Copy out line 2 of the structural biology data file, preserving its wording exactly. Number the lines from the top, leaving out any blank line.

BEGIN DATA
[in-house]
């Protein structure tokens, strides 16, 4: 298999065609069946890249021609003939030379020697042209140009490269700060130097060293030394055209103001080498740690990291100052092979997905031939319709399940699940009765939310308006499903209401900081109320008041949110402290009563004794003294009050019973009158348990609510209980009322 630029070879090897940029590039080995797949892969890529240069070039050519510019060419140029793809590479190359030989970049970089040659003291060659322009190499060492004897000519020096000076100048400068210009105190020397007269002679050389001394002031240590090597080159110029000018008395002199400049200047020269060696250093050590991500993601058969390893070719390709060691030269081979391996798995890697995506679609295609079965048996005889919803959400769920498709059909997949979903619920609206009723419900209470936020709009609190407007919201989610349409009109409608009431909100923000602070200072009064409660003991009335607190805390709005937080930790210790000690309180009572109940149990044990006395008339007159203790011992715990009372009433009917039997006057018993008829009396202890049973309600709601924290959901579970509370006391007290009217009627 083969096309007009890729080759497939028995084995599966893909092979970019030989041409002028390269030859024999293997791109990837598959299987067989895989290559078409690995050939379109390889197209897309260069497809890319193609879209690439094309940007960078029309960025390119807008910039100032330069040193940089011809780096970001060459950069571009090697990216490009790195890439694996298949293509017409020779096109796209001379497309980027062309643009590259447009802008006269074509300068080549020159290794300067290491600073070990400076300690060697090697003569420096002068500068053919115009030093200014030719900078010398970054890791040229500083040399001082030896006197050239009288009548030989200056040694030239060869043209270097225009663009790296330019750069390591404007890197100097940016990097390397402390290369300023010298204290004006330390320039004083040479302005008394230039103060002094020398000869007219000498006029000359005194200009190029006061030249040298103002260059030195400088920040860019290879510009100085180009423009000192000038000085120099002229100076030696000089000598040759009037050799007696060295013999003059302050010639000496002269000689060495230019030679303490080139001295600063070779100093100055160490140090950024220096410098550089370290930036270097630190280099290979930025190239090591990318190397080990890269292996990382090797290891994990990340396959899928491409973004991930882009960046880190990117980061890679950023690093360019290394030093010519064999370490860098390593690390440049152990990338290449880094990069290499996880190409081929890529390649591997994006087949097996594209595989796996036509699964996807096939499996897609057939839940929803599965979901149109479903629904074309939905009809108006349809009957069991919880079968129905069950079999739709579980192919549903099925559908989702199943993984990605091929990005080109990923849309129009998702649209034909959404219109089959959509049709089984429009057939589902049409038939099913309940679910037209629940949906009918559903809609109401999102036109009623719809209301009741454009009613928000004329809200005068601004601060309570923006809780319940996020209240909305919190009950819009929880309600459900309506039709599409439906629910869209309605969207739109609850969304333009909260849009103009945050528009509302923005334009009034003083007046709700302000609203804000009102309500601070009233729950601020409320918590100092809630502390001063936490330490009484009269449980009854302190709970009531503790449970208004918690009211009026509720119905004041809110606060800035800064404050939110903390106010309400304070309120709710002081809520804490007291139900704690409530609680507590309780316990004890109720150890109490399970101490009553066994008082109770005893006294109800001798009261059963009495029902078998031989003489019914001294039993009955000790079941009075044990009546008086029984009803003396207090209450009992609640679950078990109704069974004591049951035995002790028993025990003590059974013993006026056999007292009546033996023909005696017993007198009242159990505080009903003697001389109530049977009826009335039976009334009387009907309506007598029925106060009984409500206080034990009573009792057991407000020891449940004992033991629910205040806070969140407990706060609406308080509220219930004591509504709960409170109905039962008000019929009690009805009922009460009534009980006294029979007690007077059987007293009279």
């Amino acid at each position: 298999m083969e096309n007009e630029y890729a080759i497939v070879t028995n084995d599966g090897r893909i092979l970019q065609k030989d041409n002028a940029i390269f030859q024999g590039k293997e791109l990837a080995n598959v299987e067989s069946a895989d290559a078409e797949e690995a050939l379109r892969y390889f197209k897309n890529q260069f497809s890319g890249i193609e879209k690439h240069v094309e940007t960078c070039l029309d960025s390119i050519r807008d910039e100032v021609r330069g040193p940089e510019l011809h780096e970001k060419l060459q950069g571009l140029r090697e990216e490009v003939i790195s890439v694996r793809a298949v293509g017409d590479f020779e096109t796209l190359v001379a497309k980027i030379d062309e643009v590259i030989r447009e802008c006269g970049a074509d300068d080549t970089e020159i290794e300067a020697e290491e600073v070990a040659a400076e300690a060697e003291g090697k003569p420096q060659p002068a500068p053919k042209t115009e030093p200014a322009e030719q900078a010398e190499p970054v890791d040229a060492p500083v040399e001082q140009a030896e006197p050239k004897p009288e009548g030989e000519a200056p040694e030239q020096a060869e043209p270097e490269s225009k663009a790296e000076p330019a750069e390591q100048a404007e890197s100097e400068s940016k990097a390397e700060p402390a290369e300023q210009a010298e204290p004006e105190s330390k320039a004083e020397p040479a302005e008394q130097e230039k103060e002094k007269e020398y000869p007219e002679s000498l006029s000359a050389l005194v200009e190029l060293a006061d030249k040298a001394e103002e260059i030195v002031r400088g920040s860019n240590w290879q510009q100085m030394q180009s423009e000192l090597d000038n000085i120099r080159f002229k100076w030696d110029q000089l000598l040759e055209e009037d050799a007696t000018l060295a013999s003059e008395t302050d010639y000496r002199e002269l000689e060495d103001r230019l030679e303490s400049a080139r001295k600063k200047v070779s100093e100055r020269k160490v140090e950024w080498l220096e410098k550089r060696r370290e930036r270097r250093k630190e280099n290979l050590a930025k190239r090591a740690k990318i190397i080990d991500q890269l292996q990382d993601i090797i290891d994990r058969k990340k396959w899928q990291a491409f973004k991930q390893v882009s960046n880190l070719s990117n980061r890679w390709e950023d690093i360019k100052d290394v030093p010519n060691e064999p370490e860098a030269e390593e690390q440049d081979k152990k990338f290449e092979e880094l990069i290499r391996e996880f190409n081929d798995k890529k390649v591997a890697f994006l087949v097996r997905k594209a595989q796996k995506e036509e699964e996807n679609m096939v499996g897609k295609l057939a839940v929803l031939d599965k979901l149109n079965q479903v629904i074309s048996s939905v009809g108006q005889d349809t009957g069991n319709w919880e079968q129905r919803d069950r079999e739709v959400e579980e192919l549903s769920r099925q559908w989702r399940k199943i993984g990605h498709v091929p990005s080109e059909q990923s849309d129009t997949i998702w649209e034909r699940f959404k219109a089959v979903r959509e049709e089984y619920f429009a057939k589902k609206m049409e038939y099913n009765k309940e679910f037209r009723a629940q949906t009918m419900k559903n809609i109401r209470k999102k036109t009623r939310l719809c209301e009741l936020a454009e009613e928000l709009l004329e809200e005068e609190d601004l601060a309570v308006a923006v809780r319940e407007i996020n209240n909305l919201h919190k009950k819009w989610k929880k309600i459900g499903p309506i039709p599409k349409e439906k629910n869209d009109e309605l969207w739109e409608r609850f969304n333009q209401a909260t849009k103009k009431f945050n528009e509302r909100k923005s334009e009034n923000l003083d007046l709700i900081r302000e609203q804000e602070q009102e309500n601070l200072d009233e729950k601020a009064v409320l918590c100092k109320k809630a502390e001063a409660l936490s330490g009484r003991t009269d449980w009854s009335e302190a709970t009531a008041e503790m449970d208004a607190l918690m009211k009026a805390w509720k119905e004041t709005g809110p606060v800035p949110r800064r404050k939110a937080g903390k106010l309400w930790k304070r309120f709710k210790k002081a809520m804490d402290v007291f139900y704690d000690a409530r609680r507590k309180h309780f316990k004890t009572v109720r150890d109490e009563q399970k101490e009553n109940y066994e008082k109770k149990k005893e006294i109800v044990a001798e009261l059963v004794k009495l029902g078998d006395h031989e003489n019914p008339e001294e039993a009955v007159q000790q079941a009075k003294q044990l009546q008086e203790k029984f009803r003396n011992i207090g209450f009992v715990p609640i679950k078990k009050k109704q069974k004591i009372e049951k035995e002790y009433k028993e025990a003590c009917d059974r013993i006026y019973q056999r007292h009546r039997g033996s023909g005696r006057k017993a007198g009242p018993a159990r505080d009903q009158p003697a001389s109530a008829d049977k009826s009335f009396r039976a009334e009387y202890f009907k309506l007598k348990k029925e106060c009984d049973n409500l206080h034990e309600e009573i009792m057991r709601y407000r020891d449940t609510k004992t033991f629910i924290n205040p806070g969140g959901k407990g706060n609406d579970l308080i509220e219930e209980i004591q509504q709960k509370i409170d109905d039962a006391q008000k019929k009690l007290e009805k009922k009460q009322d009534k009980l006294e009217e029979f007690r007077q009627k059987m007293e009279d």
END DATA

């Protein structure tokens, strides 16, 4: 298999065609069946890249021609003939030379020697042209140009490269700060130097060293030394055209103001080498740690990291100052092979997905031939319709399940699940009765939310308006499903209401900081109320008041949110402290009563004794003294009050019973009158348990609510209980009322 630029070879090897940029590039080995797949892969890529240069070039050519510019060419140029793809590479190359030989970049970089040659003291060659322009190499060492004897000519020096000076100048400068210009105190020397007269002679050389001394002031240590090597080159110029000018008395002199400049200047020269060696250093050590991500993601058969390893070719390709060691030269081979391996798995890697995506679609295609079965048996005889919803959400769920498709059909997949979903619920609206009723419900209470936020709009609190407007919201989610349409009109409608009431909100923000602070200072009064409660003991009335607190805390709005937080930790210790000690309180009572109940149990044990006395008339007159203790011992715990009372009433009917039997006057018993008829009396202890049973309600709601924290959901579970509370006391007290009217009627 083969096309007009890729080759497939028995084995599966893909092979970019030989041409002028390269030859024999293997791109990837598959299987067989895989290559078409690995050939379109390889197209897309260069497809890319193609879209690439094309940007960078029309960025390119807008910039100032330069040193940089011809780096970001060459950069571009090697990216490009790195890439694996298949293509017409020779096109796209001379497309980027062309643009590259447009802008006269074509300068080549020159290794300067290491600073070990400076300690060697090697003569420096002068500068053919115009030093200014030719900078010398970054890791040229500083040399001082030896006197050239009288009548030989200056040694030239060869043209270097225009663009790296330019750069390591404007890197100097940016990097390397402390290369300023010298204290004006330390320039004083040479302005008394230039103060002094020398000869007219000498006029000359005194200009190029006061030249040298103002260059030195400088920040860019290879510009100085180009423009000192000038000085120099002229100076030696000089000598040759009037050799007696060295013999003059302050010639000496002269000689060495230019030679303490080139001295600063070779100093100055160490140090950024220096410098550089370290930036270097630190280099290979930025190239090591990318190397080990890269292996990382090797290891994990990340396959899928491409973004991930882009960046880190990117980061890679950023690093360019290394030093010519064999370490860098390593690390440049152990990338290449880094990069290499996880190409081929890529390649591997994006087949097996594209595989796996036509699964996807096939499996897609057939839940929803599965979901149109479903629904074309939905009809108006349809009957069991919880079968129905069950079999739709579980192919549903099925559908989702199943993984990605091929990005080109990923849309129009998702649209034909959404219109089959959509049709089984429009057939589902049409038939099913309940679910037209629940949906009918559903809609109401999102036109009623719809209301009741454009009613928000004329809200005068601004601060309570923006809780319940996020209240909305919190009950819009929880309600459900309506039709599409439906629910869209309605969207739109609850969304333009909260849009103009945050528009509302923005334009009034003083007046709700302000609203804000009102309500601070009233729950601020409320918590100092809630502390001063936490330490009484009269449980009854302190709970009531503790449970208004918690009211009026509720119905004041809110606060800035800064404050939110903390106010309400304070309120709710002081809520804490007291139900704690409530609680507590309780316990004890109720150890109490399970101490009553066994008082109770005893006294109800001798009261059963009495029902078998031989003489019914001294039993009955000790079941009075044990009546008086029984009803003396207090209450009992609640679950078990109704069974004591049951035995002790028993025990003590059974013993006026056999007292009546033996023909005696017993007198009242159990505080009903003697001389109530049977009826009335039976009334009387009907309506007598029925106060009984409500206080034990009573009792057991407000020891449940004992033991629910205040806070969140407990706060609406308080509220219930004591509504709960409170109905039962008000019929009690009805009922009460009534009980006294029979007690007077059987007293009279």